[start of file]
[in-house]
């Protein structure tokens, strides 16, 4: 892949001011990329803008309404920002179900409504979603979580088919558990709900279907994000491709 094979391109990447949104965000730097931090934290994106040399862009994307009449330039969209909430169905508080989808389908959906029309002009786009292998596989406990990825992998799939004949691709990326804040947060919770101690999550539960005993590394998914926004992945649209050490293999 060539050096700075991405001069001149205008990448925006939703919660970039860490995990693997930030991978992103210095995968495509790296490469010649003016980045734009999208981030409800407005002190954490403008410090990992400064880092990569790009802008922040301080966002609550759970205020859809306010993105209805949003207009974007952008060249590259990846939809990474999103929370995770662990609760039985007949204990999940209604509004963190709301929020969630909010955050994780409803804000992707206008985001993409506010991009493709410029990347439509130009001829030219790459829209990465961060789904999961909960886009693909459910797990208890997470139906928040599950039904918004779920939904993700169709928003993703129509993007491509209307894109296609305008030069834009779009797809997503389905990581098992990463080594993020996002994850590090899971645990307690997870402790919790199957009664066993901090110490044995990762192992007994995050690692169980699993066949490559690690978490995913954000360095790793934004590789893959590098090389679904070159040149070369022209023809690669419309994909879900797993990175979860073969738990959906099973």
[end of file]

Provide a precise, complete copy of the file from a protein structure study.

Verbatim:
[in-house]
């Protein structure tokens, strides 16, 4: 892949001011990329803008309404920002179900409504979603979580088919558990709900279907994000491709 094979391109990447949104965000730097931090934290994106040399862009994307009449330039969209909430169905508080989808389908959906029309002009786009292998596989406990990825992998799939004949691709990326804040947060919770101690999550539960005993590394998914926004992945649209050490293999 060539050096700075991405001069001149205008990448925006939703919660970039860490995990693997930030991978992103210095995968495509790296490469010649003016980045734009999208981030409800407005002190954490403008410090990992400064880092990569790009802008922040301080966002609550759970205020859809306010993105209805949003207009974007952008060249590259990846939809990474999103929370995770662990609760039985007949204990999940209604509004963190709301929020969630909010955050994780409803804000992707206008985001993409506010991009493709410029990347439509130009001829030219790459829209990465961060789904999961909960886009693909459910797990208890997470139906928040599950039904918004779920939904993700169709928003993703129509993007491509209307894109296609305008030069834009779009797809997503389905990581098992990463080594993020996002994850590090899971645990307690997870402790919790199957009664066993901090110490044995990762192992007994995050690692169980699993066949490559690690978490995913954000360095790793934004590789893959590098090389679904070159040149070369022209023809690669419309994909879900797993990175979860073969738990959906099973």